The heading of the Johnson Museum’s Egon Schiele exhibit is quite noteworthy. Titled Passion: The Watercolors of Egon Schiele, it is interesting to examine the discernible dispassion in many of the exhibited paintings. While both portraiture and poster art are showcased, the collection of Schiele’s nude drawings is most stimulating, presenting a provocative juxtaposition of eroticism with indifference; the unashamed human body with the vacant soul. It is in this juxtaposition that the title Passion holds its irony. In the small, intimate room that houses the display, the eerie allure of Schiele’s art can be grasped in a glance. Aside from the exhibit’s bold orange poster piece, “Standing Figure with Halo (Cardinal)” (1913), color is used lightly, creating a faint, watery look that appropriately mirrors the absence of expression and emotion in the eyes of his figures. This is prominently illustrated in “Nude with Green Turban” (1914), where a woman lies with parted legs, touching herself. While this alone is stirring, it is the woman’s face that makes the piece particularly intriguing. Not only is it devoid of the sensuality that characterizes her body, but it is devoid of any expression at all. This vacancy is similarly apparent in “Kneeling Nude” (1915) as it is in all of Schiele’s nude women showcased in the exhibit, for while they are all posed provocatively, their eyes speak nothing of sex. While in the nude female paintings section of the exhibit, there is an evident contrast between sexual bodies and asexual expressions, the nude male paintings are simply not sexual. Their figures are drooping, their eyes vacuous. In “Two Seated Nude Boys” (1910) the figures are listless; in “Male Nude” (1910) they are lifeless and in “Standing Male Nude with Arms Crossed” (1911) they are soulless. It is only in a sampling of Schiele’s self portraits that the figures hold any facial expression, but even these are indecipherable. In the “Self-Portrait with Arms Spread” (1912), the figure is distorted, inhuman, almost possessed. In the exploration of these self portraits, it is necessary to consider the darker fragments of Schiele’s life while questioning what he grappled with. Unlike artists whose nude paintings glorify beauty and the body, Schiele’s work glorifies the grotesque side he sees in human form. If one understands his Expressionist style, this is not surprising. His “Newborn Baby” (1910) for example, is monstrous and misshapen, and like the rest of the art shown, the only thing that keeps it from vulgarity is the absence of sentiment. This exclusion is what makes the exhibition title so curious. When viewing Schiele, the question remains, when faced with emptiness, where does one find passion?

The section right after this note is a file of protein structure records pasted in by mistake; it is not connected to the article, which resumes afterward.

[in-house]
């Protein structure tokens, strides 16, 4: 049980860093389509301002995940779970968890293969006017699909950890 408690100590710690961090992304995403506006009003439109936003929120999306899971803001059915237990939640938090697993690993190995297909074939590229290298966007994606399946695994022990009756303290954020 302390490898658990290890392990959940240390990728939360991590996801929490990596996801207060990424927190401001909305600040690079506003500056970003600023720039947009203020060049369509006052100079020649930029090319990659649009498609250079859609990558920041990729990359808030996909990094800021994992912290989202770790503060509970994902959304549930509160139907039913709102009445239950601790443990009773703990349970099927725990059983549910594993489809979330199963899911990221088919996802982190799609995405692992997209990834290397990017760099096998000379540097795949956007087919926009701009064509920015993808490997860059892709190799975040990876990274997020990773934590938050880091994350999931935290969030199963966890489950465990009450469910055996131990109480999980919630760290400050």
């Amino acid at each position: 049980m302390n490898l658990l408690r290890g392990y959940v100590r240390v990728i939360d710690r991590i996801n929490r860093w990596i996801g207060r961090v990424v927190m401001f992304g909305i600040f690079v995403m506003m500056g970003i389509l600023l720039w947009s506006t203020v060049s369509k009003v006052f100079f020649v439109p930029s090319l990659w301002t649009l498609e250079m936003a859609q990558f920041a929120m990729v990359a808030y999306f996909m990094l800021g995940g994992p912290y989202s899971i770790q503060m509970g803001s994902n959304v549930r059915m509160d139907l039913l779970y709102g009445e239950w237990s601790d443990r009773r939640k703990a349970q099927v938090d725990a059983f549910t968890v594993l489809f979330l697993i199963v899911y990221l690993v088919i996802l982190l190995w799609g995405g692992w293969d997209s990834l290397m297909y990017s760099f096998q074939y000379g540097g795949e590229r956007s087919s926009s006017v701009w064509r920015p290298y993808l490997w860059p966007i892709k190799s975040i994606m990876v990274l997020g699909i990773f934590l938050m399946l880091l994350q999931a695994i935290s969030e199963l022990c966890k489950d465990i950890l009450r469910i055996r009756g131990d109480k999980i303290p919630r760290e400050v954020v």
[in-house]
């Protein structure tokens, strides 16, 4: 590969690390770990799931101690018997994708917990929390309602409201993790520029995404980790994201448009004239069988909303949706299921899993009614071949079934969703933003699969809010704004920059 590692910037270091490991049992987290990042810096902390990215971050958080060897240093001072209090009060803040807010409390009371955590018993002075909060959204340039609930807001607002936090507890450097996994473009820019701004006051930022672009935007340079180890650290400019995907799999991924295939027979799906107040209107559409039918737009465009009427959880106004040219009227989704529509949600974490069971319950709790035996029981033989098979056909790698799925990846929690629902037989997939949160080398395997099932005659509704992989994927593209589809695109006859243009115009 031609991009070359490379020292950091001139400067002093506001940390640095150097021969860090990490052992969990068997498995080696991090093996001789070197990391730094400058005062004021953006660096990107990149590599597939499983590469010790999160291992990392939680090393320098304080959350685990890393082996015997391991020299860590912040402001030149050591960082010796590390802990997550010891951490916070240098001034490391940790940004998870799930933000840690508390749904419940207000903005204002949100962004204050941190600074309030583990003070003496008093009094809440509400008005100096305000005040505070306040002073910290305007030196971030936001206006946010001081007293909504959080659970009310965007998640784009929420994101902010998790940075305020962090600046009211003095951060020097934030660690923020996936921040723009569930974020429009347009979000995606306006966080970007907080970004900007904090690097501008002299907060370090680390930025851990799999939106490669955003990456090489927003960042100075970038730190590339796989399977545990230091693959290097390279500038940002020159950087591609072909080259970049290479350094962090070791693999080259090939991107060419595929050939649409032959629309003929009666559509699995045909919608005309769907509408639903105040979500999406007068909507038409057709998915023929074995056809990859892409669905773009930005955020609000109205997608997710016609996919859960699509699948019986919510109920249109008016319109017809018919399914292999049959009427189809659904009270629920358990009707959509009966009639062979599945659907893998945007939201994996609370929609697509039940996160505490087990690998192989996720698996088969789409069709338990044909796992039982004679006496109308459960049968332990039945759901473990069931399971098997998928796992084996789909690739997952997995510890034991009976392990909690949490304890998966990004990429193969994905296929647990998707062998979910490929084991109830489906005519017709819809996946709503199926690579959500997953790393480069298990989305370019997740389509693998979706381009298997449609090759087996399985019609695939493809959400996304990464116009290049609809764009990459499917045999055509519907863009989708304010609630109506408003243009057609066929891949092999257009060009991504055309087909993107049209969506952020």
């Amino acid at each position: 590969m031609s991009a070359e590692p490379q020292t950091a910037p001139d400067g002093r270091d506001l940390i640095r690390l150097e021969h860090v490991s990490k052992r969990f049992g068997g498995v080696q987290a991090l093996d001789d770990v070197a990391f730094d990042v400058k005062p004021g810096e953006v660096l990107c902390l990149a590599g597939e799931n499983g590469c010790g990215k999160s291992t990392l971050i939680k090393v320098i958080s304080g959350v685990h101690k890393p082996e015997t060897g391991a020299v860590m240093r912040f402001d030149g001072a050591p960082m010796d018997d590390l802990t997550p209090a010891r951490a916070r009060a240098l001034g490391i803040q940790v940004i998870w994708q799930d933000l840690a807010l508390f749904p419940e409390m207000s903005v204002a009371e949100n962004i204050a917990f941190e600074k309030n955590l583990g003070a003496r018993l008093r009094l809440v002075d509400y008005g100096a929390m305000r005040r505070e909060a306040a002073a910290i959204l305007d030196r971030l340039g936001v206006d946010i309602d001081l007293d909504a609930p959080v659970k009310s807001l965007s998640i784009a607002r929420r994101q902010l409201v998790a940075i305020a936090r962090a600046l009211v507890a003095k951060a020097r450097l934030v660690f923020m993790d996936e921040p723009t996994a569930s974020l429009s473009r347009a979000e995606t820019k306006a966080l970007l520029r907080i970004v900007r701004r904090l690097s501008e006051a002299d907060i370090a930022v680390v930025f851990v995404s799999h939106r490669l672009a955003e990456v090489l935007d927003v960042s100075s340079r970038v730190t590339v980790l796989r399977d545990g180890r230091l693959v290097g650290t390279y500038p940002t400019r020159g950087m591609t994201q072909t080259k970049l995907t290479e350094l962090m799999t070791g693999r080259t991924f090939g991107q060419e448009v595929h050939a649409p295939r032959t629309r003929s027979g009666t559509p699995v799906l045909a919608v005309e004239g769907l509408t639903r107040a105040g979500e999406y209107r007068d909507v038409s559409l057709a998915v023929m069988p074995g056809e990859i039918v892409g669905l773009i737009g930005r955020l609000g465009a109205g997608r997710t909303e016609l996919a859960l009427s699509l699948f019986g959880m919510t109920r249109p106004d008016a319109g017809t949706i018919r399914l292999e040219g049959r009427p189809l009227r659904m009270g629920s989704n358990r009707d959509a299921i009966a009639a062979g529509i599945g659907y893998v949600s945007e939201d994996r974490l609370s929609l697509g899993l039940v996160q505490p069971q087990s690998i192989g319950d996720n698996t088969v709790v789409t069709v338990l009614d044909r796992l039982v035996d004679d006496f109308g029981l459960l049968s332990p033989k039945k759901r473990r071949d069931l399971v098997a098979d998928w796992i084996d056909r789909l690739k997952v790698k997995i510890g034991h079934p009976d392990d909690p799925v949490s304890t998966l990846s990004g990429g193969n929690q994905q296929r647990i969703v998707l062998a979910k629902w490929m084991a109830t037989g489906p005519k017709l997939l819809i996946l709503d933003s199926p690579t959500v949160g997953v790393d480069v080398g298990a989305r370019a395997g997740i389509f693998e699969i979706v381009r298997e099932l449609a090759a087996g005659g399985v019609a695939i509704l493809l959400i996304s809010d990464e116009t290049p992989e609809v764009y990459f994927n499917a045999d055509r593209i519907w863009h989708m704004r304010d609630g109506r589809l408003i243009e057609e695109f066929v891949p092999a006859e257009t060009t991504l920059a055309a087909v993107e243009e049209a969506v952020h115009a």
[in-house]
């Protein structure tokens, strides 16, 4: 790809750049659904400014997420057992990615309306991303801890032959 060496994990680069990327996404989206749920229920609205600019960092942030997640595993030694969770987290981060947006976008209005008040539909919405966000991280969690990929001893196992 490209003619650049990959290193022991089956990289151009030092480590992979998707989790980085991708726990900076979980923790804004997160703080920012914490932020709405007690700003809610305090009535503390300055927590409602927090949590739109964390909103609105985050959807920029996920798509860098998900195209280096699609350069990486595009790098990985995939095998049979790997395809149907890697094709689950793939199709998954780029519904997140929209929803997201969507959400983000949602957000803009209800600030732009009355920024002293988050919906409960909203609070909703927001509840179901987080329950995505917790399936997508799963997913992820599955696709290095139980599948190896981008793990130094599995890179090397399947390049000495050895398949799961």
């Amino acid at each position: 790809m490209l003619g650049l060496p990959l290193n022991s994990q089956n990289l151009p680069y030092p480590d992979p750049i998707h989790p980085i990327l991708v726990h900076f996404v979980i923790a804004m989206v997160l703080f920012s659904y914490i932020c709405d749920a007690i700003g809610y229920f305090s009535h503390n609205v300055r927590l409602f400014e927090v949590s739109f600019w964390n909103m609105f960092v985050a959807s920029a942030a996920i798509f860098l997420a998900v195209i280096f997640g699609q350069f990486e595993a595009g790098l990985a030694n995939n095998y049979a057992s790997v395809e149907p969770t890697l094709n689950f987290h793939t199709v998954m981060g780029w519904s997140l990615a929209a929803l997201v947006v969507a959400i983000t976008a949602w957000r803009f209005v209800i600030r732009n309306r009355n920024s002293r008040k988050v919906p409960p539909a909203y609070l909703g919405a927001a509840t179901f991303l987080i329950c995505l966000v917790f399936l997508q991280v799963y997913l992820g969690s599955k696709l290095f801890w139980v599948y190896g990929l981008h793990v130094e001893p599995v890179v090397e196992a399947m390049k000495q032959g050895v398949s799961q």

Archived article by Ilana Papir